Craques.com – Connecting the soccer market.
Craques.com is a global platform where soccer players and agents, managers, scouts and coaches from around the globe can search, communicate, share information and recommend each other.
Helpin – Service that works.
Helpin is a free service to find the best service providers.
Igluu – Making Meals Simple [We take care about your food.]
Igluu provides an end-to-end meal and grocery solution for its customers.
(See our previous post about Igluu’s selection as one of RBS Prize for Entrepreneurship and Innovation’s finalists: ‘These 12 Brazilian startups will compete for a trip to Silicon Valley‘.)
iTrip – Aggregating travel packages through the web.
iTrip is an online travel package aggregator organized by destinations and categories that allows travelers to compare a wide variety of tour packages offered by the top tour operators.
ResolveAí – You think, we solve.
ResolveAÍ is a virtual personal assistant which helps users finding what they need (cab, plane tickets, etc.), at the price they want to pay.
Simpply – Simplify direct sales, empower resellers.
Simpply offers a solution for resellers with multi-brand operations, integrating brands, consolidating data, automating processes, and reducing management complexity and back office labor requirements.
Vitalcred – Start accepting credit cards right now.
Vitalcred is an e-payment online platform that allows self-employed and liberal professionals to accept credit cards for their fees and sales, through any cell phone, landline, and via Internet – anytime and everywhere.
What’s going on behind the curtain?
As soon as the program started, the selected companies moved in 21212’s new offices, whose infrastructure reminds of a garage, according to Frederico Lacerda, one of 21212’s co-founders. Four of them come from other cities than Rio – an achievement for 21212. When they joined the program, several of them were way beyond the idea stage, and a few of them had even reached break-even; yet, the majority are less than one year old.
The main activity taking place at 21212 is mentoring; the accelerator already counts with the help of 25 mentors, of which only one third are Brazilians. Most mentors are “on the ground”, working closely with one, two or more companies depending on their availability and preferences.
However, 21212 also enlisted a few mentors to come by once a month or so, and share their experience with the accelerated companies as a group. According to Frederico, foreign investors have also stopped by 21212’s offices more and more frequently to watch pitch sessions.
The example of Bloompa
One of the main consequences of acceleration and mentorship is pivoting, and Bloompa is an interesting example in this respect. According to Frederico, when 21212 selected Bloompa, it was particularly interested in its focus on social commerce.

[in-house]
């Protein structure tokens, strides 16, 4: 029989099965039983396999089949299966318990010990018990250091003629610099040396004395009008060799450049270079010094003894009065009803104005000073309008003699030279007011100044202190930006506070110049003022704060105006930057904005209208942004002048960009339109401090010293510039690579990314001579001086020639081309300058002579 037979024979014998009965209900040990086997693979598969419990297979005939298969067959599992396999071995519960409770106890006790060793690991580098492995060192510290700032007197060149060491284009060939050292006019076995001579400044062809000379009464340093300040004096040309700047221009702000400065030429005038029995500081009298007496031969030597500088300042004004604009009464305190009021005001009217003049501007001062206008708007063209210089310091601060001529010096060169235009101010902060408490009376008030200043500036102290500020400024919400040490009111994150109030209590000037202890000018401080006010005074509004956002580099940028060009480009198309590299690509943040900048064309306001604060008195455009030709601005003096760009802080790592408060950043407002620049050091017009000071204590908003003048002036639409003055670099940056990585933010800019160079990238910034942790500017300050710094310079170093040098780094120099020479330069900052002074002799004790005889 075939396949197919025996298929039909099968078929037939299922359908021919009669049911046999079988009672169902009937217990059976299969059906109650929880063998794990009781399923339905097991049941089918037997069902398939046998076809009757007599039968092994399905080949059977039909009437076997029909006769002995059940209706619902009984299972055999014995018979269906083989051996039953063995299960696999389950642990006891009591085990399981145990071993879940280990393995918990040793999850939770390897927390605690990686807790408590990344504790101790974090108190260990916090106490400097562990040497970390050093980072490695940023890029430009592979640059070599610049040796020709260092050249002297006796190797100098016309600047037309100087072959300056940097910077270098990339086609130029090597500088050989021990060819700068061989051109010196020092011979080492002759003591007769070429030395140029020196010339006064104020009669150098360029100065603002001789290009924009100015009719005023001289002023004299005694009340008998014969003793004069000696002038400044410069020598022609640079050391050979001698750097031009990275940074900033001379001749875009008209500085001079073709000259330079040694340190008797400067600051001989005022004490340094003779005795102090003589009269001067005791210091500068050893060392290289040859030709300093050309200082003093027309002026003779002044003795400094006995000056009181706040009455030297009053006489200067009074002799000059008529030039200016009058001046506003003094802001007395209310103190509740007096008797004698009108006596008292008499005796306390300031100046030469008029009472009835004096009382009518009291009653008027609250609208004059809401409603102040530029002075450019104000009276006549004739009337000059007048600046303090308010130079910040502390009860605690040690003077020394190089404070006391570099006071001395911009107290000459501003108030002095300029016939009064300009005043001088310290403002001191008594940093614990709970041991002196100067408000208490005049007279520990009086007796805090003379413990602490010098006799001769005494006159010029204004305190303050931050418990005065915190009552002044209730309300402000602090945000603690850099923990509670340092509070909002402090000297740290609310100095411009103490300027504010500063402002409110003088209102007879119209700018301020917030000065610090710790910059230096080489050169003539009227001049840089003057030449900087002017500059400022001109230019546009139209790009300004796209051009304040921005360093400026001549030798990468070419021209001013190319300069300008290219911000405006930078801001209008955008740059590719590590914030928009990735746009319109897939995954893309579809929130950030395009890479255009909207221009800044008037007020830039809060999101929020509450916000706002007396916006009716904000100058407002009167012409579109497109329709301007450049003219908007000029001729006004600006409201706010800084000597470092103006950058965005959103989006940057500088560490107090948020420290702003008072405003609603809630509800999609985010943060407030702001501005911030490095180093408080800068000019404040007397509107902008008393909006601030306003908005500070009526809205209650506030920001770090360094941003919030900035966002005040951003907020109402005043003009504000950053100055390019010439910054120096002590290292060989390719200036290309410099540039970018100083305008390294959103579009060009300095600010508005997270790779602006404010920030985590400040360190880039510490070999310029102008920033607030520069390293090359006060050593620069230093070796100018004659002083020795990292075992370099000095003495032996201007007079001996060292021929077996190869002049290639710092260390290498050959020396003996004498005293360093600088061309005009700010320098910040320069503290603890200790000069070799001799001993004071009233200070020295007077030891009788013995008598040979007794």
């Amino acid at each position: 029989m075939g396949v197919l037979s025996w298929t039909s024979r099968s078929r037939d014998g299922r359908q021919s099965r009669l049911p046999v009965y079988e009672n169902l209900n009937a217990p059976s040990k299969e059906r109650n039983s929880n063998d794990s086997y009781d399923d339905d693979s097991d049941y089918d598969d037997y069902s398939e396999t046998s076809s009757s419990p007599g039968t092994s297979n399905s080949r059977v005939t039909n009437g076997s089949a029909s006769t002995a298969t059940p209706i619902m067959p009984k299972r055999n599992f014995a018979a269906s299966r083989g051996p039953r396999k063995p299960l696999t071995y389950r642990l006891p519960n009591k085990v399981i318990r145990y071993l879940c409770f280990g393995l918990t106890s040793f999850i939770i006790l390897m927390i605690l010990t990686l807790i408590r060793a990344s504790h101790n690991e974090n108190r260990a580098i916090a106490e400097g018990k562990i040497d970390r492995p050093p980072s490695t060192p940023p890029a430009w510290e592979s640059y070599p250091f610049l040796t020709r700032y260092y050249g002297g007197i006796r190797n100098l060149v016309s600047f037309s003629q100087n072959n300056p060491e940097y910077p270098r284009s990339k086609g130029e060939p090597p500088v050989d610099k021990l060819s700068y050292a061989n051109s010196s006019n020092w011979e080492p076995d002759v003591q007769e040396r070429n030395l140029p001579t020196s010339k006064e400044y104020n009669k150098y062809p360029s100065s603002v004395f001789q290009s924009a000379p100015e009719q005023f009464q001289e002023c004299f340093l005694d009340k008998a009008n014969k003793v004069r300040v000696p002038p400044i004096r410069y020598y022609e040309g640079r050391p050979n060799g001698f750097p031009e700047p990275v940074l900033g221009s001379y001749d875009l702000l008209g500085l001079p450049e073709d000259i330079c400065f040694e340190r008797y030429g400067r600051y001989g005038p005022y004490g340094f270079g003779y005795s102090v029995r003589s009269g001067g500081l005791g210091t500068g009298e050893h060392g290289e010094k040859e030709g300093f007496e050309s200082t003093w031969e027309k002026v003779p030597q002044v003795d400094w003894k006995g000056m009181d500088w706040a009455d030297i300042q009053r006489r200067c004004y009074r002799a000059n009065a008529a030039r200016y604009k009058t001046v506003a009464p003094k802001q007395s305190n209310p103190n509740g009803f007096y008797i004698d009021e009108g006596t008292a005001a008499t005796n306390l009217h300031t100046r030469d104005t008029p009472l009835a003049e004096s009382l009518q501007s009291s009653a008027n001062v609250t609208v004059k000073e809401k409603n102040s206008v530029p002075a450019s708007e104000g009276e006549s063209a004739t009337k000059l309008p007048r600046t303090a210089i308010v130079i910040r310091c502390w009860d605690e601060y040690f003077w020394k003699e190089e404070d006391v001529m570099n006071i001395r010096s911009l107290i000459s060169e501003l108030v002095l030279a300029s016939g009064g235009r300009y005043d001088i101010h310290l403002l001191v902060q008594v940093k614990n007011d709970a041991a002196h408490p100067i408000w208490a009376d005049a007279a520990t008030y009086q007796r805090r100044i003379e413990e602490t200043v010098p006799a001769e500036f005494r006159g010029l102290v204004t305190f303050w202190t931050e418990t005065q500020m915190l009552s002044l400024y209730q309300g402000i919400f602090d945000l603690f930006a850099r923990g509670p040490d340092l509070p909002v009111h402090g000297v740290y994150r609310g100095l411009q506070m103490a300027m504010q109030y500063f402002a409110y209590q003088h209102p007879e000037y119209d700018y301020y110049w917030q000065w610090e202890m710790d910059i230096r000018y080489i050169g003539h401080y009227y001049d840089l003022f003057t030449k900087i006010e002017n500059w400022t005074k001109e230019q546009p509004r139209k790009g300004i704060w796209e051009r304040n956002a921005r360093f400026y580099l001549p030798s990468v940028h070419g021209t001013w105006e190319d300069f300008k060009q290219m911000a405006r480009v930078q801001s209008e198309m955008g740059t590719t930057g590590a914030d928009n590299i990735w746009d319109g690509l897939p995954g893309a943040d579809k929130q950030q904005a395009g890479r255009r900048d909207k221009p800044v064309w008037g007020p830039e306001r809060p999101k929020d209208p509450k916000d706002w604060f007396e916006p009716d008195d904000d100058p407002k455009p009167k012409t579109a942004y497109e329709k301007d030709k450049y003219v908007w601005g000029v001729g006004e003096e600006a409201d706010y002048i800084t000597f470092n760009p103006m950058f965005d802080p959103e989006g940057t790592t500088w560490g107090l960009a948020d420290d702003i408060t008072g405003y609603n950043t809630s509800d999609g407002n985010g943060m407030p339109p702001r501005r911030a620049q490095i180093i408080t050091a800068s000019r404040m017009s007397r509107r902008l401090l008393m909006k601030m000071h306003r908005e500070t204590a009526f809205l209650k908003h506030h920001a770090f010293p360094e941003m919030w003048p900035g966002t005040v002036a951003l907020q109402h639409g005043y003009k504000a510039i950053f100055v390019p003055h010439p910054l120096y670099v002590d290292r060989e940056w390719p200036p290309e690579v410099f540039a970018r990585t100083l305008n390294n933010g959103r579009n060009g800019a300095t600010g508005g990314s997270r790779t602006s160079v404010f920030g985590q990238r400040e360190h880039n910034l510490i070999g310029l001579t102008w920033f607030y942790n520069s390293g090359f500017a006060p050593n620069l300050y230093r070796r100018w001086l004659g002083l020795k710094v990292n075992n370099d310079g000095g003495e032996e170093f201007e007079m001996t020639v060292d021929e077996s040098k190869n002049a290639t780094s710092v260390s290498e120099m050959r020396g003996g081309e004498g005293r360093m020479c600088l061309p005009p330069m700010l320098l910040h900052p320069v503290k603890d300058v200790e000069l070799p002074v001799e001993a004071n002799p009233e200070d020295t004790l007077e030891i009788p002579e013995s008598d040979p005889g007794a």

The company already had a product, which the team had launched at Sao Paulo’s Campus Party. Yet, this social network around shopping wish lists wasn’t taking off. When its founders Ricardo Dantas and Thiago Nascimento joined 21212, they already had a pivot in mind, to transform Bloompa into a recommendation network.
Yet, they soon perceived that this model wan’t easily scalable, and ended up doing an entirely different pivot. Their mentor Fabio Seixas played a crucial role in helping Bloompa finds his way. The founder of the e-commerce website Camiseteria, he was interested in the possibilities social commerce offers, and decided to pair with Bloompa (see our previous posts mentioning Camiseteria and Fabio Seixas: Startup Failure In Brazil: A Taboo To Break and Beyond the Buzzword: How Crowdsourcing Can Disrupt Brazil.)
Together, Bloompa and Fabio decided to zoom in and focus on a problem that social commerce could help solving: shopping cart abandonment, a serious concern for e-commerce websites like Fabio’s.
From mentor, he also became Bloompa’s client: it’s on Camiseteria‘s website that Bloompa has started to test its MVP a few days ago, following the lean startup approach. Bloompa’s MVP consists of sharing buttons users can click on to get a discount if they go ahead with their purchase. Although its final product will of course be more complete, it already gives an idea of the new direction Bloompa is taking.
Demo Day in February 2012
Not all 21212’s companies have pivoted or needed to, but the majority did correct their strategy – a natural effect of constantly testing, measuring and validating business models. According to Frederico, the teams are now fully focused on execution and MVPs, with the goal to show early results by December – ahead of 21212’s Demo Day, scheduled for February 2012.
What do you think of the recent boom of accelerators in Latin America? Let us know in the comments.
This post is part of our contributor series. The views expressed are the author's own and not necessarily shared by TNW.